BY: Lively Staff

January 8, 2018

A Spicy Slow Cooker Chili to Keep You Warm All Winter

Made with fresh ingredients and grass-fed beef, this Paleo chili recipe is so perfect for the cold weather months, you won’t even miss the beans! 

paleo chili recipe

Winter season should really be called slow cooker season. When it’s been a long day at work or you have been out in the cold all day, the last thing you want to do is prepare a healthy meal from scratch. We’ve made it easy by creating this Paleo slow cooker chili recipe, perfect for a cozy night in.

Slow cooker recipes are perfect for either getting a head start on dinner or meal prepping for the week. With a little bit of preparation beforehand, your dinner will come together while you were out of the house all day.

I kept this slow cooker chili recipe Paleo by adding sweet potatoes and carrots along with grass-fed beef. The Paleo diet is a modern diet that is made up of foods thought to be consumed by our hunter-gatherer ancestors from long ago. So lots of meat, vegetables, fruits, and healthy fats from nuts and seeds make up what we now know as the Paleo diet. The Paleo diet can be beneficial if you have a hard time digesting grains or legumes, the latter of which is found in many traditional chili recipes.

paleo chili recipe

In this Paleo slow cooker chili recipe, you can easily add our Beef Bone Broth Collagen in place of liquid bone broth to keep the chili extra thick. Bone broth has incredible benefits, including supporting healthy joints (1), supporting a healthy digestive system (2) and promoting healthy skin (3). And for an added nutritional punch, pour in some Collagen Veggie Blend that is made of three servings of vegetables and one serving of fruit per scoop.

Compared to conventional, grain-fed beef, grass-fed beef is a much healthier option. Grass-fed beef has overall lower fat than conventional beef, but also has an important nutrient called conjugated linoleic acid (CLA). CLA can support a healthy lifestyle and metabolism (4). Healthier fat and protein levels found in grass-fed beef can also provide much more sustained energy than high-sugar snacks and treats.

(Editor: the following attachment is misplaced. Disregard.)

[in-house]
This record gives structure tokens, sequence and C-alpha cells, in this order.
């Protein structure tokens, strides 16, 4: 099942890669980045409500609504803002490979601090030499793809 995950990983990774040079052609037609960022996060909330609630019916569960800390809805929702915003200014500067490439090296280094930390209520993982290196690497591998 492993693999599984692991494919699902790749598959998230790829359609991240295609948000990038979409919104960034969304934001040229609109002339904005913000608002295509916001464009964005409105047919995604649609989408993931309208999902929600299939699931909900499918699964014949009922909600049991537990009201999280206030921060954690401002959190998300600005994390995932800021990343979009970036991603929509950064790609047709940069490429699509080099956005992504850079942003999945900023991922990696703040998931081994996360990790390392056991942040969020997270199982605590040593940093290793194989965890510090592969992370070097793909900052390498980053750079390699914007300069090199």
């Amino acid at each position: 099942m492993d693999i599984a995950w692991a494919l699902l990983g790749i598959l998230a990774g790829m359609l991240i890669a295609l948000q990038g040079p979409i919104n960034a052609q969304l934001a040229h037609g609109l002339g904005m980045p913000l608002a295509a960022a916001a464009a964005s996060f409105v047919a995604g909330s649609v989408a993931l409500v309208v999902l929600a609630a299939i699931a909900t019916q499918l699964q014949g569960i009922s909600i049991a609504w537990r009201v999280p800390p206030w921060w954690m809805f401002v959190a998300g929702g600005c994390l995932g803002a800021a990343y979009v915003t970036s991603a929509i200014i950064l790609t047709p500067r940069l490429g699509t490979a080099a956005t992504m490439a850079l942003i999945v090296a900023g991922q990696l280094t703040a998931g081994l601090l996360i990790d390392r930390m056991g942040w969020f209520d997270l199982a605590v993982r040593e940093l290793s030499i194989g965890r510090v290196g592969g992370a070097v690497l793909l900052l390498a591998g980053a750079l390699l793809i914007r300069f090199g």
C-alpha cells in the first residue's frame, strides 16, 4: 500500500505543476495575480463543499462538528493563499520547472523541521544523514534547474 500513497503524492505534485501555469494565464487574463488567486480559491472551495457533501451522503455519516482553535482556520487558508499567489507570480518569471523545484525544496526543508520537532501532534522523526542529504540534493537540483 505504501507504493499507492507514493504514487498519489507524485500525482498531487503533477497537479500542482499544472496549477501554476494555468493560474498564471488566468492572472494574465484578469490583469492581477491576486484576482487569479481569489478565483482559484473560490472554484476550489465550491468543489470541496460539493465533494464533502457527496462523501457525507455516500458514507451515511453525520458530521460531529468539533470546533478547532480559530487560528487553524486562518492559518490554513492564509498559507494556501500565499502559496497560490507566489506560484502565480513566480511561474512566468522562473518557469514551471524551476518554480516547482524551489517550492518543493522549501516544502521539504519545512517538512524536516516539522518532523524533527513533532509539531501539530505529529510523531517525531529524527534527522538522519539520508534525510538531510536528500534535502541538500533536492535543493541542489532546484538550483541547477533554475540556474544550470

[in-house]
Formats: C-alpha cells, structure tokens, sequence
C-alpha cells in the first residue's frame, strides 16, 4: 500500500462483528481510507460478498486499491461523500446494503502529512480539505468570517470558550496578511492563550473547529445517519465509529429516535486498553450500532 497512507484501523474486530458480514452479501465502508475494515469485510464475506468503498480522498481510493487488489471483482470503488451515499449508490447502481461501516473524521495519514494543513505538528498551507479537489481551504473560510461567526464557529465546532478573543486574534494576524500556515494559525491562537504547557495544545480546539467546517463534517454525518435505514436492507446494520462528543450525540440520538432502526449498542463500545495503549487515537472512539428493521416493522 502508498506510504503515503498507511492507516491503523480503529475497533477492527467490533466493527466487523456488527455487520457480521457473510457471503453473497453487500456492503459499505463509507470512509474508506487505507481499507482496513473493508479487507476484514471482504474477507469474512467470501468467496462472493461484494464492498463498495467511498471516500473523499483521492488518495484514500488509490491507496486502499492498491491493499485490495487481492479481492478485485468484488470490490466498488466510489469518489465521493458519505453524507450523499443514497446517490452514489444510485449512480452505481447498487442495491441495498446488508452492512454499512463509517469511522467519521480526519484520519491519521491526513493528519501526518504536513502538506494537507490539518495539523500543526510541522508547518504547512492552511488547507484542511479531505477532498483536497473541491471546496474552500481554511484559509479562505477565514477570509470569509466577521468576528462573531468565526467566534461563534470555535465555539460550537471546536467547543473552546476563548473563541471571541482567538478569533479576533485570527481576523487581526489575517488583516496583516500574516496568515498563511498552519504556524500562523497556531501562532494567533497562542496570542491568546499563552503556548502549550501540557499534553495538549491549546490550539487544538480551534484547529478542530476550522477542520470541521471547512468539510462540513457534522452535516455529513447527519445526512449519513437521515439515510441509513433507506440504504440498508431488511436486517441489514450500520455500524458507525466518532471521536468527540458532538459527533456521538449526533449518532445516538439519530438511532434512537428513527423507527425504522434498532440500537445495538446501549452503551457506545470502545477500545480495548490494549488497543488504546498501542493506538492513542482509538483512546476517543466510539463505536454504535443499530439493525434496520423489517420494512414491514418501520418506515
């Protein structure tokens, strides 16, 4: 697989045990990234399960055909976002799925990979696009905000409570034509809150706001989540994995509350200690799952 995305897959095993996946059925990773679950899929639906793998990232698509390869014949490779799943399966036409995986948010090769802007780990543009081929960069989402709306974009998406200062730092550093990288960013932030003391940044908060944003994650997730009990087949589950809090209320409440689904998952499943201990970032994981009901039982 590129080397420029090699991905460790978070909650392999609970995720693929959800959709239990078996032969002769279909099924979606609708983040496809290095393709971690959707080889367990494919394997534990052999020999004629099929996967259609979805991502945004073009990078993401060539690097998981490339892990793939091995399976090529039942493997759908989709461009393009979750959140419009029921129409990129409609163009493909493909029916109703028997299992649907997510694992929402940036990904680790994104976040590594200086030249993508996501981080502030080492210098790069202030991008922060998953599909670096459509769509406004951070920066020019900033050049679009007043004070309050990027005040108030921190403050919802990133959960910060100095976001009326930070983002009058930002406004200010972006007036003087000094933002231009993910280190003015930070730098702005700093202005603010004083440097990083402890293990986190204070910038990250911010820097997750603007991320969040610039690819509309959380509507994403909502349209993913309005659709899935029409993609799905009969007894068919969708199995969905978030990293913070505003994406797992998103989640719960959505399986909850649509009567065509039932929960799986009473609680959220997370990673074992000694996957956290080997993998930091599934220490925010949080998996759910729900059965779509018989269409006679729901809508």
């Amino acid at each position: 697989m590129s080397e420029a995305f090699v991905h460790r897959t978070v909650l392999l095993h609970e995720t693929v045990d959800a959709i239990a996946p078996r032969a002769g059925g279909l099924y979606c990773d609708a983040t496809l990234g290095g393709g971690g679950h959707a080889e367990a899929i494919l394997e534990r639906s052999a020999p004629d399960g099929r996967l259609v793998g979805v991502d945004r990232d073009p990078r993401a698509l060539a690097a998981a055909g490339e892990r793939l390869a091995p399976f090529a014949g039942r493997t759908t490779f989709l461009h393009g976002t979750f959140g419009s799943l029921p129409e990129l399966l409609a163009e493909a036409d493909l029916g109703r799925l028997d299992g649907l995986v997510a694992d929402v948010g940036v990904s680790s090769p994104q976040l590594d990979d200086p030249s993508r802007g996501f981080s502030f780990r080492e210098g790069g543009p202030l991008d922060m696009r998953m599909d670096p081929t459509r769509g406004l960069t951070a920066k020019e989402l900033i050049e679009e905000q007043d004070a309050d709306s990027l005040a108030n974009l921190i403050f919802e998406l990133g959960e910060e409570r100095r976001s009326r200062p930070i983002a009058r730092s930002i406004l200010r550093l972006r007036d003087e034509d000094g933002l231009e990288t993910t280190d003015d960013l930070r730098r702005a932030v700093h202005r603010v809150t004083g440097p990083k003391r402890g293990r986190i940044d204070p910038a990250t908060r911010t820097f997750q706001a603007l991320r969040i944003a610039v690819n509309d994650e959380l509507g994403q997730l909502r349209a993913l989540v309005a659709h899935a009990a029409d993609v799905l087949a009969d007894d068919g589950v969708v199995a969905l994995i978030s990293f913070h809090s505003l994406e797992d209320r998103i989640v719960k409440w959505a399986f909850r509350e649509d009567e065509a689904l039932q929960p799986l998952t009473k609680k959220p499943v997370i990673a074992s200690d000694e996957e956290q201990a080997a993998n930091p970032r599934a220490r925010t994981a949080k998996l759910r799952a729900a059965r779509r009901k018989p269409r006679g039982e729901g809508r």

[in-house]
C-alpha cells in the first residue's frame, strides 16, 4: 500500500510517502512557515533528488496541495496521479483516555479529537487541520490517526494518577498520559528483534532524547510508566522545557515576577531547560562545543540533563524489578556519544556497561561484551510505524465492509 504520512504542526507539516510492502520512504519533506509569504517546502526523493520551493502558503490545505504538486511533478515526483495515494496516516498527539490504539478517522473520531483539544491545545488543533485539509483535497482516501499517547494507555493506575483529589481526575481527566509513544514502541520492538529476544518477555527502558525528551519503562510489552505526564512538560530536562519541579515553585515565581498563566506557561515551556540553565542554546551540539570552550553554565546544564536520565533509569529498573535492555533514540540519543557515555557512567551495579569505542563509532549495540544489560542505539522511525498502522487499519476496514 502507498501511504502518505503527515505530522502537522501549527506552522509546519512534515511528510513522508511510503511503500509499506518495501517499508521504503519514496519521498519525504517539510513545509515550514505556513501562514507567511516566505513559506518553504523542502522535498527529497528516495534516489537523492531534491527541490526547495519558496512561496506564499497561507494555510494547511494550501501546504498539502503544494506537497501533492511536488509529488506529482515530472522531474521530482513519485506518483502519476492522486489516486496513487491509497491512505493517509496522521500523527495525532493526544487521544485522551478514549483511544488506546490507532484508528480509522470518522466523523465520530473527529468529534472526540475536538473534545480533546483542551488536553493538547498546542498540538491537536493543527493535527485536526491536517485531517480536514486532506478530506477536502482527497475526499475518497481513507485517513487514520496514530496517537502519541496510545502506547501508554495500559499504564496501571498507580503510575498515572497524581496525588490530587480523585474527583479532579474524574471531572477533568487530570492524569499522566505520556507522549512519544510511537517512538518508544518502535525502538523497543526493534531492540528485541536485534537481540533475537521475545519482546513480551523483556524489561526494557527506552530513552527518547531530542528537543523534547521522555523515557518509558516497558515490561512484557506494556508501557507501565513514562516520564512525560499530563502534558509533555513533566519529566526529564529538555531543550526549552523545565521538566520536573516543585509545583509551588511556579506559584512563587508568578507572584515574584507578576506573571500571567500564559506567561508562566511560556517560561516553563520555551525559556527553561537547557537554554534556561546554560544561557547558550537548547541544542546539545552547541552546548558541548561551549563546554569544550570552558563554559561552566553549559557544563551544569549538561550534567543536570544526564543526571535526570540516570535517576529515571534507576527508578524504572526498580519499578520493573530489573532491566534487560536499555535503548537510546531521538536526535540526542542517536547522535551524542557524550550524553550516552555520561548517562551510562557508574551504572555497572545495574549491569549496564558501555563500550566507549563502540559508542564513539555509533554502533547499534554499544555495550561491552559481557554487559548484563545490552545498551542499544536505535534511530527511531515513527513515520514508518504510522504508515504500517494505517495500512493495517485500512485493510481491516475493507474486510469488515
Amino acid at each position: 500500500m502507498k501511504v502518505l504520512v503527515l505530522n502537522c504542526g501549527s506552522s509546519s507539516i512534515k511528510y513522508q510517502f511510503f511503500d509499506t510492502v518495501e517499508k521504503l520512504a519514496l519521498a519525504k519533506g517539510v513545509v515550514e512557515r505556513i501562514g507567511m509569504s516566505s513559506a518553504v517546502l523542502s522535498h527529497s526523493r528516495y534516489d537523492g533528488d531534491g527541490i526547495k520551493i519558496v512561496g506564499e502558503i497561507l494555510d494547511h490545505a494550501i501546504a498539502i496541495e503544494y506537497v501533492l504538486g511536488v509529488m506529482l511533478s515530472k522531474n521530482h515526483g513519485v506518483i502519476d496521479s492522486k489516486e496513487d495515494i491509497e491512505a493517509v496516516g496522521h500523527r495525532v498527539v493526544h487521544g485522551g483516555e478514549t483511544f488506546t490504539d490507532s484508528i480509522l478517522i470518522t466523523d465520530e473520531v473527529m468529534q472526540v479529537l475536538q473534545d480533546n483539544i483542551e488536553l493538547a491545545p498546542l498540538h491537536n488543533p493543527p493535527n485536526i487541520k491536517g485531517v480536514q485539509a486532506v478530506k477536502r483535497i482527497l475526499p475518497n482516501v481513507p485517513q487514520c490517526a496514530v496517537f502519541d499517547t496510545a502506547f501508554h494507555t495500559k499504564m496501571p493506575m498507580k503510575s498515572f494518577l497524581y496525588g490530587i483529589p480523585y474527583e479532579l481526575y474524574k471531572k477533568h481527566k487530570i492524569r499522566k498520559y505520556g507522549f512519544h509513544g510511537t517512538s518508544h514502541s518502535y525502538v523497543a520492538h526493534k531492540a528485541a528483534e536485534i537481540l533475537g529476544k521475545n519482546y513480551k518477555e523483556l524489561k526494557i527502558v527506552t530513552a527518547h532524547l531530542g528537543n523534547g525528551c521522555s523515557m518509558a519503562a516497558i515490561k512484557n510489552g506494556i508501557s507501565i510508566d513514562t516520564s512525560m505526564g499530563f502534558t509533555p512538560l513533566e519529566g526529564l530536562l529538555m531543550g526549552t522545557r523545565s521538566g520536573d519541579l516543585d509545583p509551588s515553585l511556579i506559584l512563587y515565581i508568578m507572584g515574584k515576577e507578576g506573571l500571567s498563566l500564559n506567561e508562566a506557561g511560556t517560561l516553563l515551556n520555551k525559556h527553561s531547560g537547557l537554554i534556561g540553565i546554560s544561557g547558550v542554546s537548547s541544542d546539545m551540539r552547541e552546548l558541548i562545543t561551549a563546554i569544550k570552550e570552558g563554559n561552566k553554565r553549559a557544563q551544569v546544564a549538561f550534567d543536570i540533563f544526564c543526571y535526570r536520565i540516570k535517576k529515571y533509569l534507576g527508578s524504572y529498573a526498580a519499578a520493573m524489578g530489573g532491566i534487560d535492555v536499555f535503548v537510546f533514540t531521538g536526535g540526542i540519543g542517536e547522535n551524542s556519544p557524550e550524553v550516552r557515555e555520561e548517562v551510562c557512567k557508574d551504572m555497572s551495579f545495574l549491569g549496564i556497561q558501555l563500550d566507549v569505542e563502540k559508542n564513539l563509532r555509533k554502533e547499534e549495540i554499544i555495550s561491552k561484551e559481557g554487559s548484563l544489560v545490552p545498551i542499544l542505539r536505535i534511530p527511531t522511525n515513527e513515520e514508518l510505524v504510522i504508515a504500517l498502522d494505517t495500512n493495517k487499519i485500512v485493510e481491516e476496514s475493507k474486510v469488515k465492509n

This spicy Paleo chili recipe is sure to warm you up in these cold winter months. Using a slow cooker can help get your dinner ready for when you arrive home at the end of the day, and this healthy chili will keep you on track for any New Year’s resolutions you set at the beginning of the year.

Paleo Slow Cooker Chili
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Ingredients
  1. 1 lb ground beef
  2. 1 red onion, diced
  3. 1 large sweet potato, cubed
  4. 3 medium carrots, sliced
  5. 14.5 ounce can fire roasted tomatoes with juices
  6. 26 ounce jar tomato sauce
  7. 1 ½ t salt
  8. Black pepper, to taste
  9. 3 garlic cloves, minced
  10. 2 scoops Beef Bone Broth Collagen
  11. 1 scoop Collagen Veggie Blend
  12. ½ C chili powder
  13. Water, as needed
Instructions
  1. Heat a large pan on medium-high heat. Add in ground beef, breaking up the meat as it cooks until no more pink remains.
  2. Drain the fat from the beef into a separate bowl to be used or discarded later.
  3. Add in cooked ground beef then all remaining ingredients into a large slow cooker pot.
  4. For a thick, chunky chili, leave as is. Add one or two cups of water for a thinner chili.
  5. Let cook on high for 4 hours or low for 6 hours.
  6. Serve immediately.
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(1) Clark, K L, et al. “24-Week study on the use of collagen hydrolysate as a dietary supplement in athletes with activity-Related joint pain.” Current medical research and opinion., U.S. National Library of Medicine, May 2008, www.ncbi.nlm.nih.gov/pubmed/18416885.
(2)Frasca, Giuseppina, et al. “Gelatin tannate reduces the proinflammatory effects of lipopolysaccharide in human intestinal epithelial cells.” Clinical and Experimental Gastroenterology, Dove Medical Press, 2012, www.ncbi.nlm.nih.gov/pmc/articles/PMC3358810/.
(3) Proksch, E, et al. “Oral supplementation of specific collagen peptides has beneficial effects on human skin physiology: a double-Blind, placebo-Controlled study.” Skin pharmacology and physiology., U.S. National Library of Medicine, www.ncbi.nlm.nih.gov/pubmed/23949208.
(4) Fuke, G, and J L Nornberg. “Systematic evaluation on the effectiveness of conjugated linoleic acid in human health.” Critical reviews in food science and nutrition., U.S. National Library of Medicine, 2 Jan. 2017, www.ncbi.nlm.nih.gov/pubmed/27636835.


Sarah Anderson is a freelance recipe writer, personal chef, and Certified Holistic Health Coach. She focuses primarily on healthy gluten-free and Paleo recipes. You can find her recipes and personal work on Instagram and Facebook @whitestripekitchen.

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